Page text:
Here's a fact to chill your bones. Some 50,000 rapes were committed during the Bosnian war of the 1990s. To date, only 30 people have been convicted.
It's a shockingly low statistic, but all too familiar from conflicts across the globe. Everyone agrees that such grotesque numbers are unacceptable. But now, it looks like Britain is finally putting its money where its mouth is – and is calling on others to join.
Last week the UK's Foreign Office announced an anti-rape task force, dedicated to investigating the crime of rape in war zones. If it works, it could be a big step forward for victims who have been forgotten for far too long – and perhaps it will act as a deterrent, too, protecting other potential victims.
Not just 'collateral'
The appallingly low conviction rate for rape in Bosnia is all the more shaming because the atrocities of those dark years are so well documented. The conflict was the focus of intense media interest at the time, and painstaking forensic work was done afterwards to bring perpetrators to justice.
That can't be said for the scores of other war zones where rapes of men, women and children have been carried out – from the Democratic Republic of Congo to Sierra Leone to Sri Lanka.
Years of struggle to bring war criminals to justice are starting to yield some high-profile results. (Exhibit one: the recent landmark conviction of former Liberian president Charles Taylor for "aiding and abetting" crimes in Sierra Leone.) But the international justice system has targeted symbolic "big men". Rape as a crime of war gets overlooked – because, as a UK Foreign Office spokesperson put it: "there are too many places where rape is not even seen as a crime, where it's just seen as collateral".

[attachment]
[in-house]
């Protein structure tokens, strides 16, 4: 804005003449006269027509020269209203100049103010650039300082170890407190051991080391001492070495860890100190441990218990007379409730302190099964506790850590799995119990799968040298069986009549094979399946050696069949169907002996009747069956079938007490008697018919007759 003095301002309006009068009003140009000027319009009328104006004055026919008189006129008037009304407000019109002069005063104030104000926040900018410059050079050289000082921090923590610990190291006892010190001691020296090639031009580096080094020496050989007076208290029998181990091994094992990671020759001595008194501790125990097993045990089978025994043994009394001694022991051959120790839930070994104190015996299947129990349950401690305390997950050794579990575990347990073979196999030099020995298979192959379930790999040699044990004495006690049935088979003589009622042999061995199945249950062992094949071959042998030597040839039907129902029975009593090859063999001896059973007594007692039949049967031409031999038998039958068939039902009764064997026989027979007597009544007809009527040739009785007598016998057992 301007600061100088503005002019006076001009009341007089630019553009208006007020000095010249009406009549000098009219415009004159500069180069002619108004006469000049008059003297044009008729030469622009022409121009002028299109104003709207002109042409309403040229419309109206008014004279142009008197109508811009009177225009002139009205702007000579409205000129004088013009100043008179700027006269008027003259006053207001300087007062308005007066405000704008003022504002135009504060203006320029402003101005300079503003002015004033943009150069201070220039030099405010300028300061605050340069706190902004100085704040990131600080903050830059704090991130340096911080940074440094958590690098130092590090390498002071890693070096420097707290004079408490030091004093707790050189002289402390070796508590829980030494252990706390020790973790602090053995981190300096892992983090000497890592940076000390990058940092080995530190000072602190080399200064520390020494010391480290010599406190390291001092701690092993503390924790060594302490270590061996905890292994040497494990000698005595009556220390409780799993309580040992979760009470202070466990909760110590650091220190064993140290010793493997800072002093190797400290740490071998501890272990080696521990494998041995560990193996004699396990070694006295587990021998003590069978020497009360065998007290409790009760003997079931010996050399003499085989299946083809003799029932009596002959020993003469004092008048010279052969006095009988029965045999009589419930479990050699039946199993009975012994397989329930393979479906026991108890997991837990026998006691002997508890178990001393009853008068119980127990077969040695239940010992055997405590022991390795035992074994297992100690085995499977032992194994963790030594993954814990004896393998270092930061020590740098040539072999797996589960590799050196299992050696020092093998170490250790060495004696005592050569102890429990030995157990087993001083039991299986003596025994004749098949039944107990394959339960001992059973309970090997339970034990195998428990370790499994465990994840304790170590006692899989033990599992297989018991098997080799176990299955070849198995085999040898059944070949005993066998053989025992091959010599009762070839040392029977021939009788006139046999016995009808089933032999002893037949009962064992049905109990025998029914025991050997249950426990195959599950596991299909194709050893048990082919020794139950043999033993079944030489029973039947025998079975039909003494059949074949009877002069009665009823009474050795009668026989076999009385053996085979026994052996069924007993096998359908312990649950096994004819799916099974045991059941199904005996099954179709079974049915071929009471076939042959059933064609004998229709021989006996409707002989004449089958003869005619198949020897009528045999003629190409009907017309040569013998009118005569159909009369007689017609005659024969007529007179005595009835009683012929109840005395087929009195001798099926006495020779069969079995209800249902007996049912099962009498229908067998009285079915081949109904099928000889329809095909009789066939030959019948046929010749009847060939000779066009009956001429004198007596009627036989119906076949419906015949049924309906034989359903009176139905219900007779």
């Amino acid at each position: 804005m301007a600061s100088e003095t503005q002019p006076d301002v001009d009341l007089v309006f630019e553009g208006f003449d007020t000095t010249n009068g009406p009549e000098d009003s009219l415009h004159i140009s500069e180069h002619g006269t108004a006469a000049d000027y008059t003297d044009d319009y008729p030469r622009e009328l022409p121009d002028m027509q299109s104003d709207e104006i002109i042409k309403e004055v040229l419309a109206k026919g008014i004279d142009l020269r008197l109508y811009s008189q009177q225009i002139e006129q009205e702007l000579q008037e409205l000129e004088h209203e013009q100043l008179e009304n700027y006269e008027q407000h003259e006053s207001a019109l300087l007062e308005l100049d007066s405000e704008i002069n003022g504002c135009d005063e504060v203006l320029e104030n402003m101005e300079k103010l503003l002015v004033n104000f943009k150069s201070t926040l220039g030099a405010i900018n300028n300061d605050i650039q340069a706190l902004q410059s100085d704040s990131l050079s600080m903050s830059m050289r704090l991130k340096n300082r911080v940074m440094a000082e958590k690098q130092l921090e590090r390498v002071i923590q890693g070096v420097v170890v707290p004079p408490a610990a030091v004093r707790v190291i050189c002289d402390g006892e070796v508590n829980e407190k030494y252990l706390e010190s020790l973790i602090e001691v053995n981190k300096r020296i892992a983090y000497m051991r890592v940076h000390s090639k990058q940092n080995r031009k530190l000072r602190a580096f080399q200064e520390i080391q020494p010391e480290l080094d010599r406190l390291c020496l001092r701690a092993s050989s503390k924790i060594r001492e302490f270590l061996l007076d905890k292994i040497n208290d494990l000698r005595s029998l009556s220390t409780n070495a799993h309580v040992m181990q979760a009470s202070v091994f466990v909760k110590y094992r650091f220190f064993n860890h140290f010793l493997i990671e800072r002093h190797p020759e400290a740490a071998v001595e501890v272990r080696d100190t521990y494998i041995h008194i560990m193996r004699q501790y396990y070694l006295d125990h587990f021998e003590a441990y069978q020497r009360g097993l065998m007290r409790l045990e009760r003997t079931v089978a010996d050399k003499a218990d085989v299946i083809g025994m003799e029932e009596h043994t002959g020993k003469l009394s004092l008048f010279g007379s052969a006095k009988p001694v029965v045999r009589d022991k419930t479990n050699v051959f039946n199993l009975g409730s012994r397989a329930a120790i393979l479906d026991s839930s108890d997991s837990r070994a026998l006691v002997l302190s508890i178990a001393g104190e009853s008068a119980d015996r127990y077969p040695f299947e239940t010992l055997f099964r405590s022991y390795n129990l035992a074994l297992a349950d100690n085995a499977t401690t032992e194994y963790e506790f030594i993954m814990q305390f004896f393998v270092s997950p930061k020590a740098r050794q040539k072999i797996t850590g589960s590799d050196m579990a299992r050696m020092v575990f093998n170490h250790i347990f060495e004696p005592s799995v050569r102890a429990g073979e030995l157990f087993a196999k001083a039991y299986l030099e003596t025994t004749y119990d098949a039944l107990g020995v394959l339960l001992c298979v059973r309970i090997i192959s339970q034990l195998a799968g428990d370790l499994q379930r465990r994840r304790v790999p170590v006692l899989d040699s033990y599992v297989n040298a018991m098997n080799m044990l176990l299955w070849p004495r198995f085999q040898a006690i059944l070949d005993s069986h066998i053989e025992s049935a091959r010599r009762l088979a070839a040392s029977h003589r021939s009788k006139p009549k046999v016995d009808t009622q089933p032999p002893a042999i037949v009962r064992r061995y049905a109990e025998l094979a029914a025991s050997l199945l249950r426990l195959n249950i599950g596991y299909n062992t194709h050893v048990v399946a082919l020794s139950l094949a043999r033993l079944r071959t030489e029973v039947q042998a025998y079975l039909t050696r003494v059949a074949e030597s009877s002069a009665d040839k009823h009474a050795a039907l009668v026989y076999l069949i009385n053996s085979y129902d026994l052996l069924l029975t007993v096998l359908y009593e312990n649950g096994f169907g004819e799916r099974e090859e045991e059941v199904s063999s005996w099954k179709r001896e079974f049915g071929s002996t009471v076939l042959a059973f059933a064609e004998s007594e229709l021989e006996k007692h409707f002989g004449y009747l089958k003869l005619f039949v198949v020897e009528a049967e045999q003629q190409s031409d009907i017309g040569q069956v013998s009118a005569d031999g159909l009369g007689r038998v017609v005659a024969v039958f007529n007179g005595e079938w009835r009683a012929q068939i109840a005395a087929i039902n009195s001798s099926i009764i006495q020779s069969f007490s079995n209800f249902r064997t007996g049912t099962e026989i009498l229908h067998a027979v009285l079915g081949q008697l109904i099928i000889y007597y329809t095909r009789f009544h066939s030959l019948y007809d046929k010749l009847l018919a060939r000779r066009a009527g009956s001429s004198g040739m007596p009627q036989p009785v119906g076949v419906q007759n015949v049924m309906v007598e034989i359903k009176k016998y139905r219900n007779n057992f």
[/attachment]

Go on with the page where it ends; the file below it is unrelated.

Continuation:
An unacceptable reality
This unacceptable reality is what the UK and partners are now trying to change. The plan's thin on specifics: all we know is that a team of experts – including police, psychologists, doctors and lawyers – will be trained to deploy at short notice to conflict-hit areas. Their job will be to gather evidence, but also to train local professionals. The aims are to educate people about reporting and investigating rape, to secure more convictions and, hopefully, to create a deterrent.
It's not clear how much money the team will get – it comes out of a £200m "conflict pool". Certainly, for the project to work, the UK needs to persuade other governments, charities and agencies to come on board. The G8 and Nordic countries, as well as a number of leading charities, have given encouraging signals. But too often promises of aid get sidelined, or bogged down indefinitely in official processes.
All that said, it's a step in the right direction. Our media and politics focus so much on what we can't do: how international politics stops us acting on Syria, how complicated and fraught any intervention would be. Here's a refreshingly clear cut case of the right thing to do – one that leaders and people can get behind. Now, the challenge is to get others to seize this opportunity.